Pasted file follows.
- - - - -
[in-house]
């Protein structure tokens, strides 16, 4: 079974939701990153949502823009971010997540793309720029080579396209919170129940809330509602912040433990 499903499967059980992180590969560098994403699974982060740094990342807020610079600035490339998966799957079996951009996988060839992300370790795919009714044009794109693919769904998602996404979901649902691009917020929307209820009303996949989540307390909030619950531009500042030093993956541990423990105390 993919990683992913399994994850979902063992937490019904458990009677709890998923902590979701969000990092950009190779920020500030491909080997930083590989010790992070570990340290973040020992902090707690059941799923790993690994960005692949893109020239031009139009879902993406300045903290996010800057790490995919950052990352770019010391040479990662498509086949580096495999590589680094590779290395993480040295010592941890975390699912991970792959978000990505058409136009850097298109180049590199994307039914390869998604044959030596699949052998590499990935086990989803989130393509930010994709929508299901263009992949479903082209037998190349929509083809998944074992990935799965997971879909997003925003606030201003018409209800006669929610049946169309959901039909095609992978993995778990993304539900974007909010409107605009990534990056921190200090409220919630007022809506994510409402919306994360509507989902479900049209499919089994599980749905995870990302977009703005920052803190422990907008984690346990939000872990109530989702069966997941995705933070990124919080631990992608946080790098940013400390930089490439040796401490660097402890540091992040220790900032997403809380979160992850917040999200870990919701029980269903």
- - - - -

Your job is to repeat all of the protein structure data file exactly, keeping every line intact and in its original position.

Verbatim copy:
[in-house]
């Protein structure tokens, strides 16, 4: 079974939701990153949502823009971010997540793309720029080579396209919170129940809330509602912040433990 499903499967059980992180590969560098994403699974982060740094990342807020610079600035490339998966799957079996951009996988060839992300370790795919009714044009794109693919769904998602996404979901649902691009917020929307209820009303996949989540307390909030619950531009500042030093993956541990423990105390 993919990683992913399994994850979902063992937490019904458990009677709890998923902590979701969000990092950009190779920020500030491909080997930083590989010790992070570990340290973040020992902090707690059941799923790993690994960005692949893109020239031009139009879902993406300045903290996010800057790490995919950052990352770019010391040479990662498509086949580096495999590589680094590779290395993480040295010592941890975390699912991970792959978000990505058409136009850097298109180049590199994307039914390869998604044959030596699949052998590499990935086990989803989130393509930010994709929508299901263009992949479903082209037998190349929509083809998944074992990935799965997971879909997003925003606030201003018409209800006669929610049946169309959901039909095609992978993995778990993304539900974007909010409107605009990534990056921190200090409220919630007022809506994510409402919306994360509507989902479900049209499919089994599980749905995870990302977009703005920052803190422990907008984690346990939000872990109530989702069966997941995705933070990124919080631990992608946080790098940013400390930089490439040796401490660097402890540091992040220790900032997403809380979160992850917040999200870990919701029980269903």